Hi’s attire consisted of a plaid shirt, over-all’s held up by suspenders, colorful wool socks, work boots, and a fedora hat that had seen its fair share of wear. He wore wire rimmed glasses that left a noticeable depression on each side of his nose whenever they were removed. His skin was weathered, his gray hair thin and usually in need of a trim, and his beard almost always a few days old. In addition, Hi’s already yellowing teeth bore the stains of his Red Man brand of chewing tobacco.

Hi was a man of few words. He seldom spoke unless spoken to, but even when I was a young child, he always took the time to answer my sometimes-stupid questions in a way that made me feel as comfortable being around him as I felt being with my grandparents.

One day when I was about four years old, I remember being with Hi in the vegetable garden, helping him pick strawberries for the shortcake my grandmother would be making that evening. Hi suddenly grabbed my shoulder and told me to walk up to the workshop at the end of the garden and wait there. I asked him why and he quietly replied, “Because there’s a snake in here, and I want to make sure it’s not a Copperhead.”

“I don’t see any snake,” I replied.

“I can’t see him either. But I smell him. Now go do as I told you.”

The one and only man who ever told me he could smell a snake. But either he could, or it was a great coincidence that there was actually a snake in that strawberry patch. It took Hi about two minutes before he grabbed that snake and threw it over the fence that kept the deer out of my grandmother’s vegetable garden. If I remember nothing else about Hi, it will be that incident.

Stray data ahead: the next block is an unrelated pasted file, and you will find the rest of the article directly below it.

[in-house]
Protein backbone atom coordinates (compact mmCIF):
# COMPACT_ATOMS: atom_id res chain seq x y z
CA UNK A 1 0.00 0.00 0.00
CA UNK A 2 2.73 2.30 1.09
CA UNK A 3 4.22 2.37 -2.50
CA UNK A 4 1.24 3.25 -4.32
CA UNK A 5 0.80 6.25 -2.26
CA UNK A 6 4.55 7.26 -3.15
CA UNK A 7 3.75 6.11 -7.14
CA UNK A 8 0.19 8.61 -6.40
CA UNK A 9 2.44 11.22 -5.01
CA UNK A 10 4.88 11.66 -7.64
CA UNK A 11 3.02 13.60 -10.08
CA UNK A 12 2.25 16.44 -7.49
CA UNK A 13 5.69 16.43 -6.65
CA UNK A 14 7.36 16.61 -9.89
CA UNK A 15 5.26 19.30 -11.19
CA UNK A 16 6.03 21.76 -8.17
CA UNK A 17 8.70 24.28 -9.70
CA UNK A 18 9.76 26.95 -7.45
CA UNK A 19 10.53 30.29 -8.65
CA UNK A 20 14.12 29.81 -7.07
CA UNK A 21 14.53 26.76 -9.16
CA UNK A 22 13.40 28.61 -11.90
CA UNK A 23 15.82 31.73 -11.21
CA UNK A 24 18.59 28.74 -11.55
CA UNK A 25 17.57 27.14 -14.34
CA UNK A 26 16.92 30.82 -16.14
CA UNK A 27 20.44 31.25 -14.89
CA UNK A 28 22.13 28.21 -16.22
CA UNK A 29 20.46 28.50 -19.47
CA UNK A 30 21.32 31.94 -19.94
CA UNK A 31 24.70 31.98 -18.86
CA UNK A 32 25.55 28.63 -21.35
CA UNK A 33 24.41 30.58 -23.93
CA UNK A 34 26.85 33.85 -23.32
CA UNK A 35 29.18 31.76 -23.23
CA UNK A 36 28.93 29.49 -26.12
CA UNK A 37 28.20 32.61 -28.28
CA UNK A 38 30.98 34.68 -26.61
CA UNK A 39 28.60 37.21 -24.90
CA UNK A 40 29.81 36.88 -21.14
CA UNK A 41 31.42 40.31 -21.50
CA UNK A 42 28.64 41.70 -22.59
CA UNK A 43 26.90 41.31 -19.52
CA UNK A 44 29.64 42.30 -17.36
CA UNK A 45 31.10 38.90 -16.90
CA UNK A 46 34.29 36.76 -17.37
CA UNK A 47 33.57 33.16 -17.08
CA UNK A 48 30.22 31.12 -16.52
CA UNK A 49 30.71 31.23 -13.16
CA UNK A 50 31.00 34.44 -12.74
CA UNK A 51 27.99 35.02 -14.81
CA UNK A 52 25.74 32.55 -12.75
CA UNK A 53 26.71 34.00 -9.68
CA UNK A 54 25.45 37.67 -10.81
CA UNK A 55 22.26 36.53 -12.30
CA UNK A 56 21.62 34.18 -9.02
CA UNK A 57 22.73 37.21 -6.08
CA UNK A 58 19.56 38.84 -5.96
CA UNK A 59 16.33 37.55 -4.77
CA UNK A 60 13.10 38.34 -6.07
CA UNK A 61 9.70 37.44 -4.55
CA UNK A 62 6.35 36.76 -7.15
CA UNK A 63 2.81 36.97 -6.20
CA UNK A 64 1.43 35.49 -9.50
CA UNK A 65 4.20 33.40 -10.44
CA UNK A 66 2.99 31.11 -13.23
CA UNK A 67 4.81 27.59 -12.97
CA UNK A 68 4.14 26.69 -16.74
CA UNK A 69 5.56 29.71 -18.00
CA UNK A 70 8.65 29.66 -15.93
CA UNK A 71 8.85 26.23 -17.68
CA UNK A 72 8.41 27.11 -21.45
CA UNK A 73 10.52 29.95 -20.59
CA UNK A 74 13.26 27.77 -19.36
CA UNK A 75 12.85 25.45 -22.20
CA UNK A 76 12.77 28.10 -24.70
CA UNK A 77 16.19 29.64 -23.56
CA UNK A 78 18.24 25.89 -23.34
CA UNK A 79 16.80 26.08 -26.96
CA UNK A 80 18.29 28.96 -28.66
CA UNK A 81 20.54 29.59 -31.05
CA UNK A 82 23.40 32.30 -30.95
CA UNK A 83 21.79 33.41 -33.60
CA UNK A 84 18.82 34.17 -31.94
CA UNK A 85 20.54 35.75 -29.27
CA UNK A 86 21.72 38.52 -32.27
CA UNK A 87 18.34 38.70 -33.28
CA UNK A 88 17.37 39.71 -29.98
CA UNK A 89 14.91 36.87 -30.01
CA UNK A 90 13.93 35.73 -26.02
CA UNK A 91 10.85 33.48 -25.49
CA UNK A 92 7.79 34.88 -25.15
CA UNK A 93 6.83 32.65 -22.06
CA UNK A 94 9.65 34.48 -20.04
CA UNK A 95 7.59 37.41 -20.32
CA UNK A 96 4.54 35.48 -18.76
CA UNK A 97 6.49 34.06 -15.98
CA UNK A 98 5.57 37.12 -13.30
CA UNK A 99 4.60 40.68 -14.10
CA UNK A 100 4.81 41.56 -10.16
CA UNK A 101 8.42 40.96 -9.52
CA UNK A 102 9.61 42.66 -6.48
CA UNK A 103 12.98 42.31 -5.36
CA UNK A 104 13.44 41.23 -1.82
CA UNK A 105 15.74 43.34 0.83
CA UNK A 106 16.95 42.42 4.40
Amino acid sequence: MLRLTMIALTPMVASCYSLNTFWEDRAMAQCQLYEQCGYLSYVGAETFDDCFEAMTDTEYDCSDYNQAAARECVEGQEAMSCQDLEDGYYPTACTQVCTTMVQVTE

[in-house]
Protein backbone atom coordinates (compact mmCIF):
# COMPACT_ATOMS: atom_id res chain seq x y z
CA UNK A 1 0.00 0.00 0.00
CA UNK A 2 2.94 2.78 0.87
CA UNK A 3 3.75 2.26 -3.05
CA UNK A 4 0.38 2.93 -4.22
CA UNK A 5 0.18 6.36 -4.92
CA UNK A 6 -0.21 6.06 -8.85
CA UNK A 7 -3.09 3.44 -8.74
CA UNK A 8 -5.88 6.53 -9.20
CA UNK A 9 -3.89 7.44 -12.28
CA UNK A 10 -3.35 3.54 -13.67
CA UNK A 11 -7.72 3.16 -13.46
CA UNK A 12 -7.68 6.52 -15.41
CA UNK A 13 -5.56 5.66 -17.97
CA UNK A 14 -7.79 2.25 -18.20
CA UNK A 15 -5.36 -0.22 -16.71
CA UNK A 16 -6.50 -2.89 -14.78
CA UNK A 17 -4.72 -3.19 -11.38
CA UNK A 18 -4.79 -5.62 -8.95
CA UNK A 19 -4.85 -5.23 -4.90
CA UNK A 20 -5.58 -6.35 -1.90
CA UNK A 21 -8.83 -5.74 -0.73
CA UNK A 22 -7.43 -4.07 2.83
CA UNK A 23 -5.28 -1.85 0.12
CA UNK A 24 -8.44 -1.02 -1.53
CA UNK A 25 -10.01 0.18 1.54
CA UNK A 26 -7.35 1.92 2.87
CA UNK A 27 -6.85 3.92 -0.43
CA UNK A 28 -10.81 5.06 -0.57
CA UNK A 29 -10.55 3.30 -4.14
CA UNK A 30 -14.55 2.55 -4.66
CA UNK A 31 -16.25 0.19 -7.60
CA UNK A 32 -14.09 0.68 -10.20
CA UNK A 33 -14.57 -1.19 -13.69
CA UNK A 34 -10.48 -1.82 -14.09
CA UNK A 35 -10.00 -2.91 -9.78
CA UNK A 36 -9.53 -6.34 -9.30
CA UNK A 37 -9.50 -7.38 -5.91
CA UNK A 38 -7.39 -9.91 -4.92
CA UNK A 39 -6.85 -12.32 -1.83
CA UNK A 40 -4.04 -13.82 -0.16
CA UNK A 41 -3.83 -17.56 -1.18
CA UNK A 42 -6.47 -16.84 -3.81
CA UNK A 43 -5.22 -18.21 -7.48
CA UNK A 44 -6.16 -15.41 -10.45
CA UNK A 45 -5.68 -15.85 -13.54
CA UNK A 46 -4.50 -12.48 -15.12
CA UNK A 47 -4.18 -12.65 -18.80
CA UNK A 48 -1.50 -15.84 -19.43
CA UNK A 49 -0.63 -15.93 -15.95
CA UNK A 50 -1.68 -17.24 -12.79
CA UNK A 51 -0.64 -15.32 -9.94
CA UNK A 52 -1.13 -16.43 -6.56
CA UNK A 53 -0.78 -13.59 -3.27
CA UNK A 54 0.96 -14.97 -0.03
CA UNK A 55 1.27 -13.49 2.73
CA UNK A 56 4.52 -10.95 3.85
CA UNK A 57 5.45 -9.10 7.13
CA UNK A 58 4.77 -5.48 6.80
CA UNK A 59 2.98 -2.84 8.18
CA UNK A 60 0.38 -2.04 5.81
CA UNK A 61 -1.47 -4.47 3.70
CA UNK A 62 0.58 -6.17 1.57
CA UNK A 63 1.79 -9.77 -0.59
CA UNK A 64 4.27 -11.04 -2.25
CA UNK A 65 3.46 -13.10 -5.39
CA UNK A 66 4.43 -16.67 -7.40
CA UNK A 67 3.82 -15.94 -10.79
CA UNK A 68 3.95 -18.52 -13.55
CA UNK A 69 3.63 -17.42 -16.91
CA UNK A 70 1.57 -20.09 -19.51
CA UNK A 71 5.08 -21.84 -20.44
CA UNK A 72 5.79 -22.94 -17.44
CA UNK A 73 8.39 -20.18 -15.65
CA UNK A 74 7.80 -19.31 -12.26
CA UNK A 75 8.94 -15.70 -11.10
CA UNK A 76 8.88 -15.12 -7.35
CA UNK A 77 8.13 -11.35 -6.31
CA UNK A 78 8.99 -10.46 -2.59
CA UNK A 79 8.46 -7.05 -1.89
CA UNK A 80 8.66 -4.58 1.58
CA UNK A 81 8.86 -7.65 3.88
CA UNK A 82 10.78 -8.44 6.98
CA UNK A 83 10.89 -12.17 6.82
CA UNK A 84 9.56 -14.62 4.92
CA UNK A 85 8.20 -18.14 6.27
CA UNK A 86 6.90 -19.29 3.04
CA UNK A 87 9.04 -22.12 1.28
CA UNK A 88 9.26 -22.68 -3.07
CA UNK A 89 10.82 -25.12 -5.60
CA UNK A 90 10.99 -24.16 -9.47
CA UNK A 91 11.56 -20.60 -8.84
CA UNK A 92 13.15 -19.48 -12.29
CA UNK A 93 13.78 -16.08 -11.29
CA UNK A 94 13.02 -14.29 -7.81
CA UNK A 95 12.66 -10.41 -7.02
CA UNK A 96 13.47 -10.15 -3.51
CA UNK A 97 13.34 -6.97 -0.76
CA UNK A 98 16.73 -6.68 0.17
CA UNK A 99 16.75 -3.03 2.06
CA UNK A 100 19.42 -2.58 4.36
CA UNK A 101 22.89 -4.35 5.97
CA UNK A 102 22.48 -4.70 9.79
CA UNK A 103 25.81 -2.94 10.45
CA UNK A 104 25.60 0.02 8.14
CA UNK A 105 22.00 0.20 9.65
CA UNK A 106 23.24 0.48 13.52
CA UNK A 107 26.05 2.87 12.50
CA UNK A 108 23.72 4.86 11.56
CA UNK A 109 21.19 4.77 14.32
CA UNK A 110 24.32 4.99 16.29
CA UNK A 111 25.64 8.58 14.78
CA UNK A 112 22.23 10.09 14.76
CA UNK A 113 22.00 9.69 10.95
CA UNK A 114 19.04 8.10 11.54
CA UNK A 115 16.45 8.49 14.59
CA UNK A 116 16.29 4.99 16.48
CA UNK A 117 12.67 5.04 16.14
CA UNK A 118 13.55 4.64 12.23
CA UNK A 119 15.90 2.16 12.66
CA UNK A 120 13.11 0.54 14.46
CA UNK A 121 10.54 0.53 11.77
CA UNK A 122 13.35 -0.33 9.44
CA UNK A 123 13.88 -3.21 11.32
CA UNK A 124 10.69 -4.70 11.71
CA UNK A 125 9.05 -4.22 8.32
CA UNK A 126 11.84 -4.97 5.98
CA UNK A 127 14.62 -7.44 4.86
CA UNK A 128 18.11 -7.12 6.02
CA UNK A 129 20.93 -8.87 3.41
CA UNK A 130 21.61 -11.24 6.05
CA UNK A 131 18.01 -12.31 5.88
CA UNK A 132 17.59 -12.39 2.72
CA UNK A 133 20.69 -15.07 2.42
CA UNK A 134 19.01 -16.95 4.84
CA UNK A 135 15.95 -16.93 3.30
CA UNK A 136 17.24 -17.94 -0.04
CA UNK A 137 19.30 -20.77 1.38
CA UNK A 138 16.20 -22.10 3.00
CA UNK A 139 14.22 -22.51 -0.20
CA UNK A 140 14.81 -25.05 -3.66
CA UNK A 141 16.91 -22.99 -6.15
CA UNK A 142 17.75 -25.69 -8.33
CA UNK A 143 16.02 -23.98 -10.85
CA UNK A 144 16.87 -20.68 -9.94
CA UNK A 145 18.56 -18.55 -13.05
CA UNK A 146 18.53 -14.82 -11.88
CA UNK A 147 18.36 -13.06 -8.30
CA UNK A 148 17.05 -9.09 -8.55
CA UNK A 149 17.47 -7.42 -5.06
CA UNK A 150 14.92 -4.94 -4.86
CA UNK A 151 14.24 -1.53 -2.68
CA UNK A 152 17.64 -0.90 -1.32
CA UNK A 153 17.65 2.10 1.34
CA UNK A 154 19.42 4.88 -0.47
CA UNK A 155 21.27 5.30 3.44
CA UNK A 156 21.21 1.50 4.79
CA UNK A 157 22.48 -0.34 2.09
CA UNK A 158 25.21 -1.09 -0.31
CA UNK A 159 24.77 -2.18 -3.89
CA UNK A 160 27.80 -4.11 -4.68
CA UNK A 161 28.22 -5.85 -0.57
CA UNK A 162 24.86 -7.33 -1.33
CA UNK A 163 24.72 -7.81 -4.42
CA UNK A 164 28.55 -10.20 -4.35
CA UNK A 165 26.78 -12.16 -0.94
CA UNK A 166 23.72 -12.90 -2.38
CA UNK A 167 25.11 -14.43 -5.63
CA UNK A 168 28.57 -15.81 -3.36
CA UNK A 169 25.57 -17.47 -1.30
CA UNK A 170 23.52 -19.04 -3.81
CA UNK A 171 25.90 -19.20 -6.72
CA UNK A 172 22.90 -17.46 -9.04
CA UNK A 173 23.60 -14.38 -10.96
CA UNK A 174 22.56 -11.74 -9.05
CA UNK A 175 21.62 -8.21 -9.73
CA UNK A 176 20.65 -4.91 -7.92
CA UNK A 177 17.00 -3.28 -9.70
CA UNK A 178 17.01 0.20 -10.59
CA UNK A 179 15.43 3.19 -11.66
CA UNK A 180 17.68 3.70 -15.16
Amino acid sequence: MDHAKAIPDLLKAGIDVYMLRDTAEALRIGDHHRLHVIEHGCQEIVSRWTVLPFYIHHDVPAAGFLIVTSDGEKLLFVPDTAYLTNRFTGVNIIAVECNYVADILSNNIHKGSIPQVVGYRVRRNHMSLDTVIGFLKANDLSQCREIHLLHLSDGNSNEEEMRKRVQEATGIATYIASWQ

My grandparents moved to Maine in 1956 and Hi went with them. On the farm, he helped my grandfather milk the cows and do the chores. Using a large scythe, Hi could lay down a field of alfalfa in rows so neat that one would swear it had been done with a machine. He may have been able to drive, but I never once saw the man behind the wheel of the farm truck or one of the tractors. Every tool he used was old-school.

One spring, Hi cleared about three acres of dense brush from one of the overgrown fields all by himself. He was then eighty-two years of age. I remember asking my grandmother if Gramps had asked Hi to clear that land and she replied, “No, Hi was just antsy after a long winter and one morning he grabbed a bow-saw and an axe and walked down to that field and began cutting.”

As I grew older, I asked Hi about many of the older buildings in Easton and Redding. He remembered working on one house that was about a quarter mile from where we were then living. The details of his story were fascinating and as the years wore on and I learned more about that old place, every single thing that Hi had told me proved to be accurate. The man might have been really ancient, but his memory was as sharp as any twenty-year old.

The one thing about the past that Hi never spoke of was his family. For all I knew, the man had always been single. But as I would learn later, that was anything but the case.

By the time I was in my mid-teens, questions I posed to my grandmother about Hi’s long absences from the farm were finally met with a dose of reality and truth. Nana told me that Hi was a binge drinker. He could go for months and remain sober, but when alcohol got the best of him, he would be drunk for weeks at a time, something my grandmother would not tolerate. When he was drunk, he was banished from the house. Where he went was anyone’s guess. Hi never owned an automobile, so wherever he went he either walked, hitch hiked, or took a bus. He would always return, hat in hand, and ask for forgiveness. As far as I knew he was always granted it and would be allowed back into the fold.